ABC of Safety in the Biological Sciences




Micro­organisms and viruses are classified into four groups according to the level of hazard they present and the minimal safety conditions for handling them.

Category A includes organisms, viruses and materials that are extremely hazardous to laboratory workers and which may cause serious epidemic disease. These are not normally encountered in routine clinical laboratories but if so they require the most stringent of containment measures.

The human pathogens currently listed as Category A are:

  • Simian herpes (BO) virus
  • Lassa Fever virus
  • Marburg virus
  • Rabies virus
  • Smallpox virus
  • Crimea (Congo) Haemorrhagic fever (HF) virus
  • Machupo (HF) virus
  • Junin (HF) virus
  • Venezuelan equine encephalitis virus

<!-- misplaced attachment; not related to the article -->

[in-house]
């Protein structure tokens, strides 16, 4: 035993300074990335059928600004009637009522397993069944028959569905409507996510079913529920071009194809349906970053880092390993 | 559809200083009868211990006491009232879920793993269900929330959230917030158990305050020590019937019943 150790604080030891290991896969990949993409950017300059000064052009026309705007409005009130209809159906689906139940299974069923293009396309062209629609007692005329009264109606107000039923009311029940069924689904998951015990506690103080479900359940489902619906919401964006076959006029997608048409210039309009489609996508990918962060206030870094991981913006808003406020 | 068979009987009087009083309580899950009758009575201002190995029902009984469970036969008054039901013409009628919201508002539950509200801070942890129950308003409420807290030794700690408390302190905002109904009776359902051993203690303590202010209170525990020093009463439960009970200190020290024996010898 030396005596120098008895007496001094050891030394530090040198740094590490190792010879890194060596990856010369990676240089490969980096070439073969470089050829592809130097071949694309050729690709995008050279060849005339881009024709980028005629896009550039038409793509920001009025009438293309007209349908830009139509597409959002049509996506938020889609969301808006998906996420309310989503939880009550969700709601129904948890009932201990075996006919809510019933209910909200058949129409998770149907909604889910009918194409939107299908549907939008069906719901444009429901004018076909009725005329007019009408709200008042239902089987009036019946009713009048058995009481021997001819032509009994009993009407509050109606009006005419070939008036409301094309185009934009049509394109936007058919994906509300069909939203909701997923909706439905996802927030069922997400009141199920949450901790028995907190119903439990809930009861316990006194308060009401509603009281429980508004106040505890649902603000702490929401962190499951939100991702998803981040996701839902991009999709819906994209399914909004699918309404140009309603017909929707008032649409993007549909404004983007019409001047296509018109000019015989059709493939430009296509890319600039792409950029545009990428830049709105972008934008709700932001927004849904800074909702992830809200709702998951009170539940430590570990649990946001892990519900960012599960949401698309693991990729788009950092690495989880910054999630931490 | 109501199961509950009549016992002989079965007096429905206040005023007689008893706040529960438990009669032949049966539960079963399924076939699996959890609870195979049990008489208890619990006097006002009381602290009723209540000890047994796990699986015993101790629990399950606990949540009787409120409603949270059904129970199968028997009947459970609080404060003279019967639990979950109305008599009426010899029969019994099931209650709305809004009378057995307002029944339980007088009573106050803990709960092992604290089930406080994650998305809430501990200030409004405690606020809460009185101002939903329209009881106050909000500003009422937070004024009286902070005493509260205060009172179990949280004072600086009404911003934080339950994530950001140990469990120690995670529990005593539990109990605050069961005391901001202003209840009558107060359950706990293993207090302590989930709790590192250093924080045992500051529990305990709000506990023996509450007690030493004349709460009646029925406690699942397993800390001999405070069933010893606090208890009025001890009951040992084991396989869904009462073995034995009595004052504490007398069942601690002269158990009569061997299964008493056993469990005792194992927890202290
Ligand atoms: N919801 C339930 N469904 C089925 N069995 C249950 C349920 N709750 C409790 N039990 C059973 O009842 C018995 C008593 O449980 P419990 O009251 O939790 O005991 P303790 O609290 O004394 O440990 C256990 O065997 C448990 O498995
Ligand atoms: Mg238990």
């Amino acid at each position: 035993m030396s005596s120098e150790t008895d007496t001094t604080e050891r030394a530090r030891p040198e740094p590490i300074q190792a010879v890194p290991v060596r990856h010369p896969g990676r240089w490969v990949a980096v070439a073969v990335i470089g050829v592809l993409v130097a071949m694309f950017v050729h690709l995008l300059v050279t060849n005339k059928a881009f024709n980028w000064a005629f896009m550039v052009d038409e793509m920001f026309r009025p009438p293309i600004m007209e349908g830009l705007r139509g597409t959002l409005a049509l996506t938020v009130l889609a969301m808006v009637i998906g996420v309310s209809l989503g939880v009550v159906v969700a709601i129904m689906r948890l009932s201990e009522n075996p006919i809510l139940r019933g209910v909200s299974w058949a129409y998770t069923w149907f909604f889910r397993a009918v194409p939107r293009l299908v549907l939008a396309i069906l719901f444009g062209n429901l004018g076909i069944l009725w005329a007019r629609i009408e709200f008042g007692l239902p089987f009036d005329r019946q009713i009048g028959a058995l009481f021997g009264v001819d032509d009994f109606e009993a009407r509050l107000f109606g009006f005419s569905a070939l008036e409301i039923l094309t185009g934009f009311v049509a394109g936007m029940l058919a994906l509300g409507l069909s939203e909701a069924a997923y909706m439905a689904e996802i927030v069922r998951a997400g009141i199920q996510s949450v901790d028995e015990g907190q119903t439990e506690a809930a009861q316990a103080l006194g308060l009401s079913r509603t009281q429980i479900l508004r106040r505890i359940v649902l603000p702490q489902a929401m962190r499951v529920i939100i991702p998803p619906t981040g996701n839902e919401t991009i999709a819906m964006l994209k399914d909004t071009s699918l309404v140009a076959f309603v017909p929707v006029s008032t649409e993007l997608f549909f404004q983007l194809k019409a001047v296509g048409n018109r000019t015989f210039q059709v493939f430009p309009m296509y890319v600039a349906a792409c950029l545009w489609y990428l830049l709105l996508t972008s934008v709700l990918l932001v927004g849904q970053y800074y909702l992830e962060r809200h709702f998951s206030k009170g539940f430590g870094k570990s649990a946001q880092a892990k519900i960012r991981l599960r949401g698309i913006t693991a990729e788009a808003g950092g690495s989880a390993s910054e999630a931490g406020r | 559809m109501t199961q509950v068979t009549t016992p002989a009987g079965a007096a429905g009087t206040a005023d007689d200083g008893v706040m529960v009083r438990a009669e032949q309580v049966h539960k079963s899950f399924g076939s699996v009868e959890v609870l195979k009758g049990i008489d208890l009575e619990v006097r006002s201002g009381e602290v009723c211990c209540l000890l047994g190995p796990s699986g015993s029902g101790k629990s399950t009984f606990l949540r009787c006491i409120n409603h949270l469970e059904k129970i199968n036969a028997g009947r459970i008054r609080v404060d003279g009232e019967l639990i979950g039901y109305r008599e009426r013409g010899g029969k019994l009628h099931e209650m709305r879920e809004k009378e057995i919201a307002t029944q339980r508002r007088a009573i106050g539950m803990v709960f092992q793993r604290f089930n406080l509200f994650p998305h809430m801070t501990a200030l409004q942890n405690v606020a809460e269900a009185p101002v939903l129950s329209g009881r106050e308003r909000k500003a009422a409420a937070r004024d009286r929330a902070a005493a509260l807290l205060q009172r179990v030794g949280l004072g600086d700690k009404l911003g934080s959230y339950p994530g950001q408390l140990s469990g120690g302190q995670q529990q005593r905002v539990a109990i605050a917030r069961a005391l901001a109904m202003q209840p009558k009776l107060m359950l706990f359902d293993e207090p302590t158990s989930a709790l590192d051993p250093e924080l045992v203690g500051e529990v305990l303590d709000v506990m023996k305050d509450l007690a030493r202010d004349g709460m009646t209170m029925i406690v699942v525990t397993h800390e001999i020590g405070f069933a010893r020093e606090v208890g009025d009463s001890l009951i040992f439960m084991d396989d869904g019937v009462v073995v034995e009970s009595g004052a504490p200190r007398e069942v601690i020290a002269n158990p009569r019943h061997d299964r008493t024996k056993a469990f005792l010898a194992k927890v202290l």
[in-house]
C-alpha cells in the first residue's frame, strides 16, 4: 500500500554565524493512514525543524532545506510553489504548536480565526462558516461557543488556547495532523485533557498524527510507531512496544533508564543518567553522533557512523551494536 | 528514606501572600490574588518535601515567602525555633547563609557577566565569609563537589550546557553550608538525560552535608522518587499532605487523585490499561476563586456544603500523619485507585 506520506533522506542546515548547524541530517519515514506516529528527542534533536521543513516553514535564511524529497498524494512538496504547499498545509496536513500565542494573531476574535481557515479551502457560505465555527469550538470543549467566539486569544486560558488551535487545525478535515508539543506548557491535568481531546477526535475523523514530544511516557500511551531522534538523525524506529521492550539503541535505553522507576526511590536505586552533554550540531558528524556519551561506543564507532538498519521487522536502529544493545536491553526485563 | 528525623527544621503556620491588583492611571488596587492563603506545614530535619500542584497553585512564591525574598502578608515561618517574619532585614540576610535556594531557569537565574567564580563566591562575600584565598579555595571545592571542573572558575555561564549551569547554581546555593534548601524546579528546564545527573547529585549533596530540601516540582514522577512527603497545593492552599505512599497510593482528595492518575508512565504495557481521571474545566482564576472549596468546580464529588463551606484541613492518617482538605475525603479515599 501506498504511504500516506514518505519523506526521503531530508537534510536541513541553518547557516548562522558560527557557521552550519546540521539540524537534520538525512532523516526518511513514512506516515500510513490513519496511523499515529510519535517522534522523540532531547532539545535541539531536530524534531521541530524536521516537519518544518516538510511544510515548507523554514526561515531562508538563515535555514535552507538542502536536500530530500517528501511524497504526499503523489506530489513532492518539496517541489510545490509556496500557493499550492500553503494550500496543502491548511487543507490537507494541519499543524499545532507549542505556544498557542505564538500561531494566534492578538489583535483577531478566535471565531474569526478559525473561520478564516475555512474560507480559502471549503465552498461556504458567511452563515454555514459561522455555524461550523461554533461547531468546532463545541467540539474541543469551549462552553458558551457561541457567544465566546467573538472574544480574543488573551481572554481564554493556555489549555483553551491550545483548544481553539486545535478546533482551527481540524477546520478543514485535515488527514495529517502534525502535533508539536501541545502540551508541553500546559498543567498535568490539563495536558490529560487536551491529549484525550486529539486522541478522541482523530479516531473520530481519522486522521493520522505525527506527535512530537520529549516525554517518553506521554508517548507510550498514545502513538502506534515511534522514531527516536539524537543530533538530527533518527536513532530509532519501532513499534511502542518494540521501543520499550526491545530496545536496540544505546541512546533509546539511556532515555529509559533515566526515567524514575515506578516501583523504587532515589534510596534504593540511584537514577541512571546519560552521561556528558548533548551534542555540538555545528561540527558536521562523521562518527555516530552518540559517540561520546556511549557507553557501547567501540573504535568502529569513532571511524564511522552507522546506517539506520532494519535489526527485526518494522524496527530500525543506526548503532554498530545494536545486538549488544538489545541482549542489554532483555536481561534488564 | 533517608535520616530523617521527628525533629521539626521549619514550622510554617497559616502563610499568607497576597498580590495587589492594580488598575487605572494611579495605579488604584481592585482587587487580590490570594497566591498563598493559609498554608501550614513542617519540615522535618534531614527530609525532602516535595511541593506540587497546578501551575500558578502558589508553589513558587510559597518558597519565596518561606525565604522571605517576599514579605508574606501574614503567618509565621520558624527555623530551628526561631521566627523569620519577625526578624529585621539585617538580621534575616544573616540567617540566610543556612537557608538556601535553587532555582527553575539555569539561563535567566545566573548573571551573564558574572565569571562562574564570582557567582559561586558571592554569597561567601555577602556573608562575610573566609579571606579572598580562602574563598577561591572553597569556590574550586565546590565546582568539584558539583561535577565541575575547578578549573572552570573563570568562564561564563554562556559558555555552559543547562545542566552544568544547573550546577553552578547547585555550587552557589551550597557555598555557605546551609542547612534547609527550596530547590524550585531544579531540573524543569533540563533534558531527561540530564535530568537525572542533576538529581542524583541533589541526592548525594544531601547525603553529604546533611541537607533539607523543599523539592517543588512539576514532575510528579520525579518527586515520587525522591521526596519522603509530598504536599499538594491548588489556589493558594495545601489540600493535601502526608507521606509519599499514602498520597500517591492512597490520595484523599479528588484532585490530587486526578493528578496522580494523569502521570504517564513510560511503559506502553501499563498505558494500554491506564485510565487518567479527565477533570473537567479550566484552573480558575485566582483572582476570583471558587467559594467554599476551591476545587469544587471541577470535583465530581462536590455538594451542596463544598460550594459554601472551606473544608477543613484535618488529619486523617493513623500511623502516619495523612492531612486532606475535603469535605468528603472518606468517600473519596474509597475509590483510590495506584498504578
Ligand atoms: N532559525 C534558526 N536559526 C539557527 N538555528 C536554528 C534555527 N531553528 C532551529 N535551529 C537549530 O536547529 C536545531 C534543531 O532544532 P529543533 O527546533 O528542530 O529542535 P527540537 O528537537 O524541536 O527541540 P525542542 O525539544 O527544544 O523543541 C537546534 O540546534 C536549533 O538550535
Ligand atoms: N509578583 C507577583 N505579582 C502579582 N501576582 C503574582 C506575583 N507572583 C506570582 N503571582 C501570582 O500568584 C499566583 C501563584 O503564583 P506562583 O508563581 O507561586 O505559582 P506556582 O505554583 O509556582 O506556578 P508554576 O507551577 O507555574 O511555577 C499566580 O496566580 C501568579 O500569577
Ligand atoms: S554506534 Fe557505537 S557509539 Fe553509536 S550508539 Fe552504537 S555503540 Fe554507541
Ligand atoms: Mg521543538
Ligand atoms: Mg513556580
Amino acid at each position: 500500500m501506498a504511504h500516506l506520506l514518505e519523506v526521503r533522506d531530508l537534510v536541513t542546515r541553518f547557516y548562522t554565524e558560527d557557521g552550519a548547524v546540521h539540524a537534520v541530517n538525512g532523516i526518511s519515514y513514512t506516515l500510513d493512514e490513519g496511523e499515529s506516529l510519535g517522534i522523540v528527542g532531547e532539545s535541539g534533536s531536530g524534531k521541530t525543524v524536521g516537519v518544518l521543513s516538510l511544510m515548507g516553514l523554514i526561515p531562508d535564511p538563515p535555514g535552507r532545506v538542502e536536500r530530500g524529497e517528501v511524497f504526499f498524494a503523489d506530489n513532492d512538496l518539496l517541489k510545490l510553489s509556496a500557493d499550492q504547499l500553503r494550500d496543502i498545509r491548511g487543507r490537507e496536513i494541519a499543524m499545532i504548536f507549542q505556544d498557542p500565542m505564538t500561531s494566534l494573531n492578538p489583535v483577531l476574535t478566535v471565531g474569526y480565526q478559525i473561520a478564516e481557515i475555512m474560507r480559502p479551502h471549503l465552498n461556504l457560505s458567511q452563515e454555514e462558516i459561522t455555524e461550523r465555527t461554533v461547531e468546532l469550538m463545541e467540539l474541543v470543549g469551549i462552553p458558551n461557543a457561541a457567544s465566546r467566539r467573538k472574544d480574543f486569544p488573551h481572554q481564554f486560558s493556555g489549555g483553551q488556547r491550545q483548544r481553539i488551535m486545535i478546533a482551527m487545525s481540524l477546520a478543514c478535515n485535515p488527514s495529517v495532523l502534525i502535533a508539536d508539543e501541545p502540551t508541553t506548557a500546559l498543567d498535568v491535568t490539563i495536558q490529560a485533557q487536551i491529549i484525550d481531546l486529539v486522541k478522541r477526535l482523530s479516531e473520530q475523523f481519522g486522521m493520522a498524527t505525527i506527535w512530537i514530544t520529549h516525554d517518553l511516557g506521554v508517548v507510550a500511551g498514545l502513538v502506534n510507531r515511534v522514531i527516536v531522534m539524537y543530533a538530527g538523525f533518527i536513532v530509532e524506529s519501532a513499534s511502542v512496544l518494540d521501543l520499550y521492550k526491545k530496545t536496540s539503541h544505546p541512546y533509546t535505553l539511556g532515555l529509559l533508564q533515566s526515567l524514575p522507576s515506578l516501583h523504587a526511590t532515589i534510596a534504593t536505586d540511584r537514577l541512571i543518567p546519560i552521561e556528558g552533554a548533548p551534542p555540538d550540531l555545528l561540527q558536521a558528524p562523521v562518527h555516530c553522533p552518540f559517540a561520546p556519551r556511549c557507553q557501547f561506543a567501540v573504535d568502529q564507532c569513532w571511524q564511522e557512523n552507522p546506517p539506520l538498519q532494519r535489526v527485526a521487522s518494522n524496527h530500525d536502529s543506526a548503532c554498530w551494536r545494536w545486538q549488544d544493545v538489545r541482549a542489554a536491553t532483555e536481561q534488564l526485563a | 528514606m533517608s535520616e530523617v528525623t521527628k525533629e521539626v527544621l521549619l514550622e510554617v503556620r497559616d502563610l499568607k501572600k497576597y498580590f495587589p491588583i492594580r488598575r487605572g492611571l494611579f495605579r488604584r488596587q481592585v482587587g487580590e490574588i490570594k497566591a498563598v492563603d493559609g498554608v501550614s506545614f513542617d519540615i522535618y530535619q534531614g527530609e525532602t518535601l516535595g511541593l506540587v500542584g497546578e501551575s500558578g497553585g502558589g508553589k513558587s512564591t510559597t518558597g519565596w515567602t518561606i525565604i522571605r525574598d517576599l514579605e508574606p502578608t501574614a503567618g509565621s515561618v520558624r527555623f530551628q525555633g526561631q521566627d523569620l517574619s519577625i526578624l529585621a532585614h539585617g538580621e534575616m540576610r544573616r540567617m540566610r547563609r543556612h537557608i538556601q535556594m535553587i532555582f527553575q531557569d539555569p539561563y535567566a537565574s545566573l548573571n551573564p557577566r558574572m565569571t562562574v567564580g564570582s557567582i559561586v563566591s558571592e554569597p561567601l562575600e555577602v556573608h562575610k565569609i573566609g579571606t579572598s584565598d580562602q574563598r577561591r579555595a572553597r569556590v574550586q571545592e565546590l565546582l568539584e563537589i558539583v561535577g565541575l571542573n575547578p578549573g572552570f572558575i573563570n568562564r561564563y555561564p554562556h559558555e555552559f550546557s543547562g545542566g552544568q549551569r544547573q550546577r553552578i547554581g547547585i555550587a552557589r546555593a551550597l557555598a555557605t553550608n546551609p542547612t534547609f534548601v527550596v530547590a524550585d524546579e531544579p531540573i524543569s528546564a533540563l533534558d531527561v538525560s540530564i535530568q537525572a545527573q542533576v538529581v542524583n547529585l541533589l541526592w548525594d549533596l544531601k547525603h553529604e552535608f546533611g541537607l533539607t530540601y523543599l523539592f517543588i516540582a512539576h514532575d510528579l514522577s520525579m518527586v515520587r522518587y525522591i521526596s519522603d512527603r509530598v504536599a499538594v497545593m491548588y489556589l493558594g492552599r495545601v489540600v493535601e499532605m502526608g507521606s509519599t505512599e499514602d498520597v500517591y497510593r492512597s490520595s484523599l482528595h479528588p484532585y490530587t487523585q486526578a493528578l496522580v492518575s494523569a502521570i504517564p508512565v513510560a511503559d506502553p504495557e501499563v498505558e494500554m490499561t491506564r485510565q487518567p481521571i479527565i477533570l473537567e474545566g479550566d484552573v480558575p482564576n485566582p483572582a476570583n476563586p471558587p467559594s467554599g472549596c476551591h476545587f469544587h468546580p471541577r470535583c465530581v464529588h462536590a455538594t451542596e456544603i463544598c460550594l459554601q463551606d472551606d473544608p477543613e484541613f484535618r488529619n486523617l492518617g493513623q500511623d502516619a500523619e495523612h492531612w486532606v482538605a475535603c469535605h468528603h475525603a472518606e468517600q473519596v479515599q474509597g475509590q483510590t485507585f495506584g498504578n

• Ebola virus

If specimens received in the laboratory are suspected of containing any of the above, or are subsequently shown to contain any of the above, then they must be removed to a quarantine area designed for handling highly infectious material. Under no circumstances should material containing any of the above be handled in a routine laboratory.

Department of Health and Social Security (1980)
Code of Practice for Prevention of Infection in Clinical Laboratories and P.M. Rooms.
H.M. Stationery Office, London, England.

Miller, B.M. et al. (1986)
Laboratory Safety: Principles and Practices.
American Society for Microbiology, Washington DC, U.S.A.



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